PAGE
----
The status quo is reassuring. Staying as we do gives us a framework that we know well. We know how to do it. There is no risk. However, this mode of operation has its limits.
I deeply believe that we are here to move the world forward. To progress. If it is easy to do the same things over and over again, that is not what will allow us to go further and innovate. Whether in our work or in our personal life for that matter.
Why it’s important to challenge the status quo
In an ever-changing environment, staying the way we are or continuing to do “as you have always done” brings us face to face with competition that will have managed to move forward.
Learning and evolving continuously becomes an essential step in creating more value and standing out.
Even for oneself: staying in an autopilot mode ends up making us feel bad. Because we miss opportunities that allow us to enjoy our lives.
Kicking our old ways of doing things will really help us feel more fulfilled and allow us to live more fulfilled lives.
It is by challenging the status quo, by challenging ourselves and stepping out of our comfort zone and current knowledge, that we get things done: for ourselves and for others. And it feels so good, once this process has started, that you don’t want to go back.
Understanding the two modes of the brain to take action
If you’re anxious about taking action, know that’s normal. Our brain has a “default” mode that is designed to keep us safe. It is a reactive mode, which does not “think”.
It wants :
- make us avoid having pain (physically or mentally),
- make us conserve our energy (change consumes it),
- make us seek pleasure (particularly short-term rewards).
Getting out of our habits therefore makes us enter one or more of these states, and prevents us from leaving them.
Fortunately, we have another mode, another part of our brain that allows us to step back and think more calmly. It is this mode that we want to use, when we want to deliberately change.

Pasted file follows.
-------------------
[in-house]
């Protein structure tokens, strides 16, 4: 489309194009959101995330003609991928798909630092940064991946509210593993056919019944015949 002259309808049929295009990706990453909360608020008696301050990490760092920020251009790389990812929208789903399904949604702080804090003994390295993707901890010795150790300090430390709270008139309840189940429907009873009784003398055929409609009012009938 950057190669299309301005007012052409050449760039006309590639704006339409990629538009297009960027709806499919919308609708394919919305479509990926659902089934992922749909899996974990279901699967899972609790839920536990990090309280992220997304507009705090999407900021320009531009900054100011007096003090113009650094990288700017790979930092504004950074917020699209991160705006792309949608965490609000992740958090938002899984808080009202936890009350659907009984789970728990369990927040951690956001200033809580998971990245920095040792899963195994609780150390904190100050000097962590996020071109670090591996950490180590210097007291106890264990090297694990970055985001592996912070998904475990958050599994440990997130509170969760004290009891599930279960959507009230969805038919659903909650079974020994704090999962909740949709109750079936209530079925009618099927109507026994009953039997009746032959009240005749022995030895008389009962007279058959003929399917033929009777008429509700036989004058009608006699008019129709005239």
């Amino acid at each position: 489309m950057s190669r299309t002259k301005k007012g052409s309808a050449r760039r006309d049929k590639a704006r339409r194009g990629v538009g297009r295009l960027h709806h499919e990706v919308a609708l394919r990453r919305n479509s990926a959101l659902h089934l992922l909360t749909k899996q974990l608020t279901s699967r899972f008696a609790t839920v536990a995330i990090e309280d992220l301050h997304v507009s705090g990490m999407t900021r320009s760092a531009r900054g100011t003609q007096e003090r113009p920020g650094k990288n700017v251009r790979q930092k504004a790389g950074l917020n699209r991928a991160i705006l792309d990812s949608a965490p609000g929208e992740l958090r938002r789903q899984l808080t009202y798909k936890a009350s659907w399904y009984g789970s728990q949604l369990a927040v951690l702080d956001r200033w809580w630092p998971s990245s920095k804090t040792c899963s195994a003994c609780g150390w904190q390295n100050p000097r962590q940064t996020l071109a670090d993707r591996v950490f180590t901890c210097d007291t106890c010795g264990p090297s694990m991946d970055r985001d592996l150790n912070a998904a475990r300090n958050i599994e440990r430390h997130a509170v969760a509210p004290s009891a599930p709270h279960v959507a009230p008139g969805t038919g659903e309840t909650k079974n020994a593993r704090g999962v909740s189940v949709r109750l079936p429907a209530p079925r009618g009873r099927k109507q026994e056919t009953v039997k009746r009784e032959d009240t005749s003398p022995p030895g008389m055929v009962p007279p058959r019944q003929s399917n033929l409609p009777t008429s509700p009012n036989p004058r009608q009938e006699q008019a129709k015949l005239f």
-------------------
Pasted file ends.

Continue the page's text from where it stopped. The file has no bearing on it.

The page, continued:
The best way to do this is to observe our behavior and identify this process. Don’t blame yourself for that: it’s perfectly normal. Just tell yourself that your brain is trying to protect you, but there is actually no danger.
Take a few deep breaths, name the negative feelings running through you.
Then consider your goal: does this default mode help you achieve it? Connect to this goal and seek to feel the positive feeling that its achievement gives you: is it accomplishment, joy, satisfaction, etc.
Identify the thoughts that limit our action
You may also have limiting thoughts. The sentence “I’ve always done it like that” is a good example. It gives you an excuse not to move at all. However, as we have seen, the idea is to improve, in order to feel better or to create more value.
These thoughts often seem innocuous and come, most of the time, from beliefs built up over the course of our lives: via the way we are brought up, educated in the classroom, our culture.
It must be said that these are not absolute truths, even if they really look like it. There is nothing worse than immobility. Including the one of our thoughts!
Neuroscience studies have proven that our brain has the ability to build new connections and therefore new thoughts, all the time.
It’s both frightening – because yes, it is possible to believe anything and everything, and both a great opportunity to be able to look at things differently. It is by understanding this mechanism and deciding to make our thinking flexible that we begin to evolve.
By placing ourselves again as an observer of our thoughts, we can confront them with the reality of our progress: will the thought “we have always done it this way” will help us meet our objective, or this new challenge that this client exposed to me and which stucks me in advance?
Be curious and incredulous about your thoughts.
Understanding that the status quo does not serve your life or in your business is crucial to helping you move towards your goals. Taking the necessary step back by identifying your blockers and understanding these mechanisms will help you to have a different perspective on your ability to change.
Be patient and kind to yourself. Accepting change is a step that takes time, but once you get there, you won’t want to go back.